When we first learned Luna’s heart was composed of just one ventricle, the only information I could find on her rare anatomical condition was for Hypoplastic Left Heart Syndrome (HLHS ). Because of her unusual heart, bi-weekly echocardiograms at Children’s Boston became part of our regular pre-natal care. And each appointment, where I would sit in a darkened room for close to an hour and a half, while the cardiologist circumferenced my globe-like belly with a forceful probe; I would ask him, “but this baby doesn’t have HLHS?” Kindly, patiently, Dr. Brown would answer my anxious and continuous inquiries the same way each time: “No, this baby’s heart does not fall into the HLHS category of single ventricle formation.”
A recent blog post brought in several comments, many from other heart moms commiserating with me; welcoming us to their pack, Luna is HLHS too, they cheered.
But actually, Luna is not HLHS; she falls into her own unique category for single ventricle kids. Her own acronym still somewhat up for debate, but most professionals have settled on DORV/DIRV-or Double Outlet Right Ventricle/Double Inlet Right Ventricle.
I decided to ask Luna's New Hampshire cardiologist, Dr. Gauthier (Luna has two cards, one in Boston, and one closer to us in NH) for, oh, about the twelfth time how Luna differs from the HLHS kids. One of Dr. Gauthier’s biggest gifts to her patients (or in our case, to the parents of her patients) is her ability to craft the complicated and complex world of the various Congenital Heart Diseases into easily understood metaphors.
This is what she wrote “Luna best fits into a ‘single ventricle’ category. This is what it sounds like- for all intents and purposes, she did not divide her heart into two ventricles, and instead of one or the other ventricle being hypoplastic (small), she only formed one (her right), with both internal valves (mitral and tricuspid) entering into this chamber, and both outlets (aorta and pulmonary artery) arising from this chamber-- that is, it would have, if she had formed two outlets. Instead, she formed only one outlet valve, the aortic valve, and the other, the pulmonary valve, was "atretic"- like a door sealed shut- in her case, so poorly formed that it could not be pried open in any way (which can be done in some cases) but instead they had to find a way to surgically bypass this. So she fits into the "double inlet, doublet outlet right ventricle" category complicated by "pulmonary atresia.". This translates to a single ventricle accepting all inflow and pumping all outflow. To make things more complex, her heart formed pointing rightward instead of the normal leftward location, so she has "dextrocardia." And then last, her aortic valve did form, but instead of forming three leaflets, she has only two leaflets opening and shutting. This is the "bicuspid valve". The only significance to this at this stage is that it makes a little clicky sound when it opens but otherwise it works just fine.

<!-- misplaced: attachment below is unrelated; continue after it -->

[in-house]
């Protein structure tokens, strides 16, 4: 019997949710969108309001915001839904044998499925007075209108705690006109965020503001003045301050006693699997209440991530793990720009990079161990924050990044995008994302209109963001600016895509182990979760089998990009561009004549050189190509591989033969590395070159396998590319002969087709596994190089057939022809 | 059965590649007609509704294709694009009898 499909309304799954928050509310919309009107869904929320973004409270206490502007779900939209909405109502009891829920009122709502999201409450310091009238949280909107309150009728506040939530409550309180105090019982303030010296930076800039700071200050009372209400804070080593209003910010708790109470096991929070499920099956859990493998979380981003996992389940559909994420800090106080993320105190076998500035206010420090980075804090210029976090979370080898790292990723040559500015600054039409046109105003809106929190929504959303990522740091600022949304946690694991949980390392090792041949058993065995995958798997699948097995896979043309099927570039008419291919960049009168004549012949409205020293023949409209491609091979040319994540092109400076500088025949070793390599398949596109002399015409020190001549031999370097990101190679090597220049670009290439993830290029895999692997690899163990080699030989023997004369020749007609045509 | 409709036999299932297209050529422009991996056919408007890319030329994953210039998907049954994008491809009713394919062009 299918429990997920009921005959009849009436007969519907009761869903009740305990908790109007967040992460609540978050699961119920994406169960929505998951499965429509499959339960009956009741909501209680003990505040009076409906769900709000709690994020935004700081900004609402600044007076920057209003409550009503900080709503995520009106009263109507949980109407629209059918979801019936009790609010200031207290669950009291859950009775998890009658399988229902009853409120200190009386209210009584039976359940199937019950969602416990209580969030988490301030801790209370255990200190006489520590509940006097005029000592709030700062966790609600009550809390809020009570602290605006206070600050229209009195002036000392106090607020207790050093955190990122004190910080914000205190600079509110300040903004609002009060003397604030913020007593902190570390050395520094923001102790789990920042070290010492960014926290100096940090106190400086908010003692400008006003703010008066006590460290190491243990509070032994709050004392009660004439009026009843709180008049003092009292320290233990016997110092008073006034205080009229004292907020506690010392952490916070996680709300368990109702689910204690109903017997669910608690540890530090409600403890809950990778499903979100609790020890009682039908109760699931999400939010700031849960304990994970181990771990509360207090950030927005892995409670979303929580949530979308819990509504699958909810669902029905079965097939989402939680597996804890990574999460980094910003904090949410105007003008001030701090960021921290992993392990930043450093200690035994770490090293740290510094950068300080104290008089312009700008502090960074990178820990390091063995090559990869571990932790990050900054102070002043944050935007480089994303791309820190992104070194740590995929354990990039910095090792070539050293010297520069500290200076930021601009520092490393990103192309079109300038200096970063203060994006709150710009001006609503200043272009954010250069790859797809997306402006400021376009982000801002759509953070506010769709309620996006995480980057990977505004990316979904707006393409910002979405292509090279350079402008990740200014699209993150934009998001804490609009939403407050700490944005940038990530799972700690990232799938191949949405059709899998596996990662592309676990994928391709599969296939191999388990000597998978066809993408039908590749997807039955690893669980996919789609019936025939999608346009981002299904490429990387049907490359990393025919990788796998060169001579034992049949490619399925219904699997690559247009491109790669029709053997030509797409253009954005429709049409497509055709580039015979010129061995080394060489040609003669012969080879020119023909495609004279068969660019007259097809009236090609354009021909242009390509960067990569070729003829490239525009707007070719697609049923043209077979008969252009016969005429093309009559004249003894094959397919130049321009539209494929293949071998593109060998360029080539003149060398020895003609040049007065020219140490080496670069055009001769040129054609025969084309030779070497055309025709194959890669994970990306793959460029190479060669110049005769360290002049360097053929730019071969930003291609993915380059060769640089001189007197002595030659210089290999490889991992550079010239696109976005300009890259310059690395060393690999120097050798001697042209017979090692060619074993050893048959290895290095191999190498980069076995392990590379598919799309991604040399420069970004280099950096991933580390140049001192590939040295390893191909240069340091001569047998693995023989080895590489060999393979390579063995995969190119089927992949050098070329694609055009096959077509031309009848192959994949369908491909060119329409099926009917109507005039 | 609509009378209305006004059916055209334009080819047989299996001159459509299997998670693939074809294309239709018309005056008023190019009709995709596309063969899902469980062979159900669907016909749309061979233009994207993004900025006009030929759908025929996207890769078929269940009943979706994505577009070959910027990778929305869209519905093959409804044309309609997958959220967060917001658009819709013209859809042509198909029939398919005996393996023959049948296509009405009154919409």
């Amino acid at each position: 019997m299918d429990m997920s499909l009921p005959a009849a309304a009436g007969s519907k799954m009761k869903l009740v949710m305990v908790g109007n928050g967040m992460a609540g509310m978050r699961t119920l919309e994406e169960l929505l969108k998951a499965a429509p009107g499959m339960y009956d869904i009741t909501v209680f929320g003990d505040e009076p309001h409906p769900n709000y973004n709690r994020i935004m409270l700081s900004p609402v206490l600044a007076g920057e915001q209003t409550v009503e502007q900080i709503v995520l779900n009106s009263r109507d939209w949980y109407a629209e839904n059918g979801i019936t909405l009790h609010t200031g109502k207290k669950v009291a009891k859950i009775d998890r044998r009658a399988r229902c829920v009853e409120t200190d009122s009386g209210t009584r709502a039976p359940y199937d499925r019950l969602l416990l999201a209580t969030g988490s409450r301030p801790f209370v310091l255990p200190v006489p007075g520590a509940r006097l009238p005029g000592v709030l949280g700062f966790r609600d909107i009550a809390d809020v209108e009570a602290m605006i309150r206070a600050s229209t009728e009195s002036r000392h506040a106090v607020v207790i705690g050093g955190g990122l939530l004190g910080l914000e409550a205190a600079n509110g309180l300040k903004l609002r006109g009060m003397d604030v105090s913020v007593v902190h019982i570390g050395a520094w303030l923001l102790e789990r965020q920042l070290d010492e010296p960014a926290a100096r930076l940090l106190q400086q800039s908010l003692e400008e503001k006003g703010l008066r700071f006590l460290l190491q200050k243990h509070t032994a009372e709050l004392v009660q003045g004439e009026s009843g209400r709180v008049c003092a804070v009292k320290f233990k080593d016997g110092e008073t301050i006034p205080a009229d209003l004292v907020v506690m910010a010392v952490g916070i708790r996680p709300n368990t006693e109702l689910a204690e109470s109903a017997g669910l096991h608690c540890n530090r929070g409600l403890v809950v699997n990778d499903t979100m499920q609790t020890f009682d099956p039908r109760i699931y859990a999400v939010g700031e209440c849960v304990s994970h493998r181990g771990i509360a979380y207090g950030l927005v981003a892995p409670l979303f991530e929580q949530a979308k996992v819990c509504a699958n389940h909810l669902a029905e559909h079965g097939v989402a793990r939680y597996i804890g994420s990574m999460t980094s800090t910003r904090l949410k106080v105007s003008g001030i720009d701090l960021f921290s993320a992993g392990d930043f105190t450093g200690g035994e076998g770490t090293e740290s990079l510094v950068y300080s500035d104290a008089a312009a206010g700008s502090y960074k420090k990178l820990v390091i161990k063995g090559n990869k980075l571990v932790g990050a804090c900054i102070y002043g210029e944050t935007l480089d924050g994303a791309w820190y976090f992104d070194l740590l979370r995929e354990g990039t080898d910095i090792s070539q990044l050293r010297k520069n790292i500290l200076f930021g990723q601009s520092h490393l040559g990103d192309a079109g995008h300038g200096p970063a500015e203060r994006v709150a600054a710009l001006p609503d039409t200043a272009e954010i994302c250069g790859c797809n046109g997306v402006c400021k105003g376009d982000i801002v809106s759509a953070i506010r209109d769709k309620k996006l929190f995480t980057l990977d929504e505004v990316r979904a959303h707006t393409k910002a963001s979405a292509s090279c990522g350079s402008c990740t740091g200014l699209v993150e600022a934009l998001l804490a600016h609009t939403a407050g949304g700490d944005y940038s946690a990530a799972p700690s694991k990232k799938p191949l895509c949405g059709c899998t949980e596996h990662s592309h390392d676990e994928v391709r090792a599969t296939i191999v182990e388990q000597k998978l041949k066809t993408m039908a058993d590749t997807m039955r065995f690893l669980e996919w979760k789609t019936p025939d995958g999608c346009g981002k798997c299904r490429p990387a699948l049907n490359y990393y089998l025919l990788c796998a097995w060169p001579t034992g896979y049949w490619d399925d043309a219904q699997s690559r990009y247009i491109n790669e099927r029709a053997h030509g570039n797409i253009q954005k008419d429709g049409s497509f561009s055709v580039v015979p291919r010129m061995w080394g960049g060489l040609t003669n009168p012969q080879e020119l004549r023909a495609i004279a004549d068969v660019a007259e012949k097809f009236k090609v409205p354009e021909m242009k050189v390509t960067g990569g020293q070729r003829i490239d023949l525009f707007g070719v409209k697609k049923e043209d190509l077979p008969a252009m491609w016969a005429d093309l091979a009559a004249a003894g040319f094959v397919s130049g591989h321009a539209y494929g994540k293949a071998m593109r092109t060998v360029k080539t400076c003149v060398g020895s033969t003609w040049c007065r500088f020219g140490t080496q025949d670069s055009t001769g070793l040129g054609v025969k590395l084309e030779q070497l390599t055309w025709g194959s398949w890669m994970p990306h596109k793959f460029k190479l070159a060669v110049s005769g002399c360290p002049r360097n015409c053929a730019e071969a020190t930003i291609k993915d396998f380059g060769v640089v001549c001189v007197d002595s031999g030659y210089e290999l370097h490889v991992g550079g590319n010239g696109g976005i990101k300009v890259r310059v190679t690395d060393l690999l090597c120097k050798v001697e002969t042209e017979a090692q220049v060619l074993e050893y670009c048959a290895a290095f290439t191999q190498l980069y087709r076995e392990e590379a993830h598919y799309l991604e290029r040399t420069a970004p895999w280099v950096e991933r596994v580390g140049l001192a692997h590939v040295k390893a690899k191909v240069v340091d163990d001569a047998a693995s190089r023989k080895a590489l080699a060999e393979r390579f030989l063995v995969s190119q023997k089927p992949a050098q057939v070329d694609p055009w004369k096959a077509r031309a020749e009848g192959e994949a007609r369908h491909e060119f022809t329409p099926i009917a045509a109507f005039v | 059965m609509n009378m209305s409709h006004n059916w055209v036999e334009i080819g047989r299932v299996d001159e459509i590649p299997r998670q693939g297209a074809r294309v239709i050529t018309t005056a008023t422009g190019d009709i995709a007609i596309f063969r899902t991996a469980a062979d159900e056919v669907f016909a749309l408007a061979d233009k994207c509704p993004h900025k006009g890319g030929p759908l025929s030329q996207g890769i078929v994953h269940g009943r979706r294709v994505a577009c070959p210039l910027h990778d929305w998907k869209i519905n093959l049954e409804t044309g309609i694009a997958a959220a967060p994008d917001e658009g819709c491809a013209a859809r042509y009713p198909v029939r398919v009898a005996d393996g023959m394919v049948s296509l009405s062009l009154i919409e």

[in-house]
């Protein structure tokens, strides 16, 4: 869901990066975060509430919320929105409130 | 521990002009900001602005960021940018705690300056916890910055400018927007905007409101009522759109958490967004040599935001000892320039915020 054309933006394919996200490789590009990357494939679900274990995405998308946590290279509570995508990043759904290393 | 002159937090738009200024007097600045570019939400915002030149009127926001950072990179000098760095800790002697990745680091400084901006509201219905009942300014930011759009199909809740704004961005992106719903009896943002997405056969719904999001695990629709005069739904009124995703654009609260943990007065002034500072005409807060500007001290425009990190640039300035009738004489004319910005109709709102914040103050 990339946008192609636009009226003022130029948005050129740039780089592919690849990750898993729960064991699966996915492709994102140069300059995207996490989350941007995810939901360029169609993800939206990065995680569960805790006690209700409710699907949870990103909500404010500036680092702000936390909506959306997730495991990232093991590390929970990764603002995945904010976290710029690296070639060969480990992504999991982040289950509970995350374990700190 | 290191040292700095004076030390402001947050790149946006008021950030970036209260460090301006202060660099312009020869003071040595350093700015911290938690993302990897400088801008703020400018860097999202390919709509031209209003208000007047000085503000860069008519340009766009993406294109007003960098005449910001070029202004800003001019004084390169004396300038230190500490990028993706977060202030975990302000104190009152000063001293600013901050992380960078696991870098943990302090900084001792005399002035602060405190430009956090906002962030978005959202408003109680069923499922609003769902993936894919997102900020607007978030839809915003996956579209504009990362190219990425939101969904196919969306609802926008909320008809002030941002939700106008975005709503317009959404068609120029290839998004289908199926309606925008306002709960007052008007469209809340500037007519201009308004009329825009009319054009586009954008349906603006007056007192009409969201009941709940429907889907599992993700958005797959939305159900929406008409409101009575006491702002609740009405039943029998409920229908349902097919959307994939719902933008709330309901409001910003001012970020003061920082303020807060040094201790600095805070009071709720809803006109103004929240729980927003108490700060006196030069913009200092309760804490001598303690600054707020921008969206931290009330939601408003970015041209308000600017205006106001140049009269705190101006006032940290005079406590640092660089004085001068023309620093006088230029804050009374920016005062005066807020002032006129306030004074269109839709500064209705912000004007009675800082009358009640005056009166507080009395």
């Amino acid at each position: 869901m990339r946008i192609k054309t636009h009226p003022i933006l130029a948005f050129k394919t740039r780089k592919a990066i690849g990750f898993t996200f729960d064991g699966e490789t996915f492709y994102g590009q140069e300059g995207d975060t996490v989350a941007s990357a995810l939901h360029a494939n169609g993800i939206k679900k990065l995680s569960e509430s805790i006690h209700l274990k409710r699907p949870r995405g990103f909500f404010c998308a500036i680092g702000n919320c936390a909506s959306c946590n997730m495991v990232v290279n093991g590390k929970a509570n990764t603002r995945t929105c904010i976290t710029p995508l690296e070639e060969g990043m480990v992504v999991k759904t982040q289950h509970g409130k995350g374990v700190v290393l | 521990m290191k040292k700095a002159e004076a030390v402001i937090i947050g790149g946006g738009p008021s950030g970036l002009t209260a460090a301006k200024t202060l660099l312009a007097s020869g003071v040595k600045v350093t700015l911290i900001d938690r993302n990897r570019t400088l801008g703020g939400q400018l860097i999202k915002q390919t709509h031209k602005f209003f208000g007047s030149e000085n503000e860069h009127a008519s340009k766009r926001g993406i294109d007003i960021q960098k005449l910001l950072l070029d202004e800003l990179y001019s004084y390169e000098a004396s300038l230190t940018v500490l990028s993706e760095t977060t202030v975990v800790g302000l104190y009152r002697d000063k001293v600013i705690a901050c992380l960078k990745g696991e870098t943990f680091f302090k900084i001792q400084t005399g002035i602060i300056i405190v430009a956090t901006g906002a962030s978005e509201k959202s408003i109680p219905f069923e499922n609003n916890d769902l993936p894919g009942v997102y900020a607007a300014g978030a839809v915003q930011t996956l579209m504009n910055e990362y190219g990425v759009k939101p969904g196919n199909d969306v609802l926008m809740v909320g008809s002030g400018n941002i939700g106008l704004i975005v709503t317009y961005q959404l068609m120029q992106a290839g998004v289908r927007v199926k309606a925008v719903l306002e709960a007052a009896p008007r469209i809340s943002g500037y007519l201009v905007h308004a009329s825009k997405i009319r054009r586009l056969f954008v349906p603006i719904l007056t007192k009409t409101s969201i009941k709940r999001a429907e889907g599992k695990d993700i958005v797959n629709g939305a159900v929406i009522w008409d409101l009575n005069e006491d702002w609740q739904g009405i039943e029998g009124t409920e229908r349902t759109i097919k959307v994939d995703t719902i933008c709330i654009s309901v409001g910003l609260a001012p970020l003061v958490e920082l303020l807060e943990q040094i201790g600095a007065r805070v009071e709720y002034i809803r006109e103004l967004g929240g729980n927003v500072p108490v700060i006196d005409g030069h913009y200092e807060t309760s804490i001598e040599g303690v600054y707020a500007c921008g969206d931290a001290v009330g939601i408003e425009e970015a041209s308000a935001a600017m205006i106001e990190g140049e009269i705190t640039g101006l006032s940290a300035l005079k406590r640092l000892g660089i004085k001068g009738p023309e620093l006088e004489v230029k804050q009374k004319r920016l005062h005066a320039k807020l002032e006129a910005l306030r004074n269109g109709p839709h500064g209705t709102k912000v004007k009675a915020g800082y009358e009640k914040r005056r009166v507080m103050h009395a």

HLHS and HRHS are different anatomically and the importance between those two as well as Luna's "single ventricle" version is in the way it is repaired and how much work has to be done to get the blood to flow out to the body. Luna is on the better end of the spectrum compared to HLHS on that front, although similar in that she really only has a right ventricle doing all the work to pump to her body. HRHS has the advantage in that the ventricle that does the pumping is a left ventricle, which is better designed for that purpose, but all three only use one ventricle to pump to the body and the blood is re-routed surgically to drain passively into the lungs (in other words, all three usually wind up with a version of a Fontan, but with varying types of surgery to get the blood to flow to the body and to the lungs).”